you commonly access is either the HTTP or HTTPS protocols. HTTP is an abbreviation for hyper text transfer
protocol. HTTPS is the secure and encrypted version
of HTTP. You may come across other protocols such as
�FTP� or file transfer protocol. When visiting a domain using HTTPS it means
that a hacker can�t easily sniff and interact with your communication to the domain you
are trying to visit. It is always good to verify that the website
you are viewing is HTTPS. However, it is important to understand that
just because the resource you are visiting is HTTPS, it does not make the website safe
and secure! It doesn�t prove that it is a legitimate
website and that is safe to visit. All it proves is that you are likely connecting
to the intended domain name that you see in the URL, and if a hacker is sitting next to
you on the same network � they wouldn�t be able to fiddle with your communication
to that domain. Keep in mind the hacker can create his own
domains and secure it with HTTPS. If you are connecting to the hackers malicious
HTTPS domain, it can result in compromise of your computer and could be �game over�
for you and your company. Only around half of the websites on the internet
today support HTTPS. You will see a colon and two forward slashes
to denote that to the left of those symbols is the protocol being used. Onto the opposite side of the URL you will
likely see what is called a �folder� or commonly referred to as a �directory�
In our case the resource we are visiting is inside the �stuff� folder. You can think of a �folder� as a pointer
to which bookshelf the content you are trying to access lives in our house on the top floor
computer room of Bullis Farm Road in Eau Claire Wisconsin. In our case, the content is in the 3rd bookshelf. There can be multiple layers of folders. Note how there is a forward slash between
the Top Level domain of �.gov� and the folder of �stuff�. The delimited used when looking to the right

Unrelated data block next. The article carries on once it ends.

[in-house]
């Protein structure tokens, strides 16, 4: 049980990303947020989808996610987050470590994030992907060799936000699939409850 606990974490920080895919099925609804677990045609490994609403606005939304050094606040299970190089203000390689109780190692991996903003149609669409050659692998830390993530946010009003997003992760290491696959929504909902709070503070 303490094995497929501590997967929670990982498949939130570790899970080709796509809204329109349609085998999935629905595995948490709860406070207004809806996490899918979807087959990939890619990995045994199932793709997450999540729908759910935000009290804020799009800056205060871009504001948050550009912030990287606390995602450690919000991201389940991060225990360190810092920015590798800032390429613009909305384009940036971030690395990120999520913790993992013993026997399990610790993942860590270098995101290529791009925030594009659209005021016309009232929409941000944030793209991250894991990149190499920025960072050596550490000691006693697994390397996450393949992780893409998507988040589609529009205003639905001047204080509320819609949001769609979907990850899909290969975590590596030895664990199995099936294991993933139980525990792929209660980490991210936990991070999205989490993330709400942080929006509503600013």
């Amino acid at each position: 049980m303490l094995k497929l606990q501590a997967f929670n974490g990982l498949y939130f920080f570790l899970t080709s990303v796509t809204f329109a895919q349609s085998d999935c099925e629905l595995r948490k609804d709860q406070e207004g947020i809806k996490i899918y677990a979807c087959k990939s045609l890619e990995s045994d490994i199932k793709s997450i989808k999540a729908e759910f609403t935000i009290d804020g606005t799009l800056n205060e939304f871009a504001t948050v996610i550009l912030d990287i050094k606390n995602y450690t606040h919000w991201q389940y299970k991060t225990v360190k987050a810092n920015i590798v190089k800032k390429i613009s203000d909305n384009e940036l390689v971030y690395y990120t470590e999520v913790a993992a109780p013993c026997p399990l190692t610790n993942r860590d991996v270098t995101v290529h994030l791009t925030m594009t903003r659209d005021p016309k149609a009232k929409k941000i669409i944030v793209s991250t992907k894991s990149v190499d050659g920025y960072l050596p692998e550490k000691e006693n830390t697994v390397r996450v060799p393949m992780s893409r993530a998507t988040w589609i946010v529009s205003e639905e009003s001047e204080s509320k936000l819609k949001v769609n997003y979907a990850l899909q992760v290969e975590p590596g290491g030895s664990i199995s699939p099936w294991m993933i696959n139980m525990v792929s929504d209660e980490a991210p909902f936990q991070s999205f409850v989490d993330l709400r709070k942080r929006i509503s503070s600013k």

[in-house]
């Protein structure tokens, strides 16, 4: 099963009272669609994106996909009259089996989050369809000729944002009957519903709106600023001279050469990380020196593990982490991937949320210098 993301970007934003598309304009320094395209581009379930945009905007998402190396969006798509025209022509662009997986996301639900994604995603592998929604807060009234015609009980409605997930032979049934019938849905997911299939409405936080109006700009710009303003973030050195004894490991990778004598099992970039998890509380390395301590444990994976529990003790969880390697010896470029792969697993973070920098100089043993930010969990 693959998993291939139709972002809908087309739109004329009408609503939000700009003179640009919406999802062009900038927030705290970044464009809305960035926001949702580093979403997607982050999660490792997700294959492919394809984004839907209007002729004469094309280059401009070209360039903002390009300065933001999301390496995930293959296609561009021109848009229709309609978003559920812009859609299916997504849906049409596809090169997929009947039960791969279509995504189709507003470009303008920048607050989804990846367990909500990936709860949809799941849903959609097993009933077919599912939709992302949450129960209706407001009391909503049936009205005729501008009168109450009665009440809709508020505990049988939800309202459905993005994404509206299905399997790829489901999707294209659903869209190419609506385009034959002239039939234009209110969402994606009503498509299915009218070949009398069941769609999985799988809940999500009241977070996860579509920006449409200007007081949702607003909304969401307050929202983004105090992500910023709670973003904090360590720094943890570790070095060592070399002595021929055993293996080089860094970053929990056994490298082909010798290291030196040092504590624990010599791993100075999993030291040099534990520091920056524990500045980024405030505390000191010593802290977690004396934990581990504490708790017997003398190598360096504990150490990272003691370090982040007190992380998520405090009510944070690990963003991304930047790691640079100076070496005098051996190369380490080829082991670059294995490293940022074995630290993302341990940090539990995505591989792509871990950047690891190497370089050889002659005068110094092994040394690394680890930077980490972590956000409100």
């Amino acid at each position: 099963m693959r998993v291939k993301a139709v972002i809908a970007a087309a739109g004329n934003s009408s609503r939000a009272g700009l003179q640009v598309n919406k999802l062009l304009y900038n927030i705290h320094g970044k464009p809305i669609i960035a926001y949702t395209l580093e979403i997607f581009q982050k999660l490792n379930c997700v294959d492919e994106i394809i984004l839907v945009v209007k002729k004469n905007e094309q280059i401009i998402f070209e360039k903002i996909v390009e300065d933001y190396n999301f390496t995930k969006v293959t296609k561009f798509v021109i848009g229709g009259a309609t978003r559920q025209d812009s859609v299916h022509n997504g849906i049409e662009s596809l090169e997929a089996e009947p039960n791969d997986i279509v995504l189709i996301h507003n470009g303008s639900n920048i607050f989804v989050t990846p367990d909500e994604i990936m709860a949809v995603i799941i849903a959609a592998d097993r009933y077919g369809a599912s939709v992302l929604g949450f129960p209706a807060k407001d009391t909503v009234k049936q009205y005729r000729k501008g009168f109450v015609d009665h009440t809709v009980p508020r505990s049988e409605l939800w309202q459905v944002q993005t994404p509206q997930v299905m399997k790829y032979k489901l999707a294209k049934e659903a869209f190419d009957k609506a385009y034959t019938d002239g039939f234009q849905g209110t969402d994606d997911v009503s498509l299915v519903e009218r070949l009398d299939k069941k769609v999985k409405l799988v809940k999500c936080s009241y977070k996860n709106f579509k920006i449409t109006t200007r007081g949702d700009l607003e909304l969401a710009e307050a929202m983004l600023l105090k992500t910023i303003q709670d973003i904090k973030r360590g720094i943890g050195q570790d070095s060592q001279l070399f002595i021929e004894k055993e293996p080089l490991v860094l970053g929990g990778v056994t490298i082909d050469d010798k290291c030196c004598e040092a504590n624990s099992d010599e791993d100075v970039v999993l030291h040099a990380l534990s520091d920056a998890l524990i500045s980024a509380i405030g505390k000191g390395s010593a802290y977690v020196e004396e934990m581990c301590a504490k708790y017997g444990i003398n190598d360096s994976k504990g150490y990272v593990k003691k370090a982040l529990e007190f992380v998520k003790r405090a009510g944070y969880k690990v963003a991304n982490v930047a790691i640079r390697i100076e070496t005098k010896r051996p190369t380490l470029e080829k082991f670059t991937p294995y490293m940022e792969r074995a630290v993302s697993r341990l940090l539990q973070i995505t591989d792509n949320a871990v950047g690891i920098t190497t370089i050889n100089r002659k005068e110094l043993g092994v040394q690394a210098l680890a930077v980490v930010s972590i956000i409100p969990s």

of the Top Level Domain will always be a forward slash. This is an important point which I will highlight
why in a few minutes. Next in our example you can see we are referencing
a document also known as a �page� called �giftstore.html�. You can think of this as a specific blue book
Which happens to live on our 3rd bookshelf. Once again the forward slash is used to delimit
between a folder and a specific page as it is to the right of the top level domain. And lastly in our example you may see some
gibberish at the end of the URLs. This is called a Query String. It is often used to pass information from
your computer to the website. Such as to tell the webserver which user you
are when accessing the website. Query strings can be delimited using many
different special characters. However, the common ones are question marks,
ampersands, or pound signs. X 2
Query strings can get long and complex as you can see here. Most query strings are impossible to decode. The important thing is to understand what
they are, what they are not, and where they are positioned in our URL. I mentioned a few minutes ago that we would
circle back on this key point of the first forward slash delimiter. It is important to note where to start reading
a URL to determine its true identity. Hackers are very tricky, and they like to
confuse you. They want to make a URL look like it is safe
to click on. They can do this by putting words that you
might expect to see in the URL. They can do this through the whole URL that
you see in front of you. Notice the first forward slash that you can
see that is to the right of the HTTPS:// This first forward slash is your anchor which tells
you where to start reading from right to left to decode where the hyperlink takes you. To the left of this first forward slash is
your top level domain. And then to the left of that is your domain,
and to the left of that is your subdomain. Each of these are delimited by periods. Everything after the top level domain (or
to the right of the top level domain) gets delimited by forward slashes, with the exception
of query strings that are usually a different special character. One reason why it is important to understand
where the start reading to find the top level domain is that there a ton of them. Like we mentioned before some common ones
are .com, .gov, edu, .uk, .net and so forth. Some uncommon ones are .mobi for mobile, .gw,
.cat, and so forth. However, there are many new top level domains. Such as .guru, .club, .gift, .photo and so
forth. In fact there are over 1,500 different topic
level domains and more coming out all the time. Now that you have a good understanding of
how to decode a URL, lets put your skills to practice in some example URLs. You get an email claiming to be from Taco
Bell and a link to a coupon for a free burrito supreme. Using your mouse cursor, you hover over the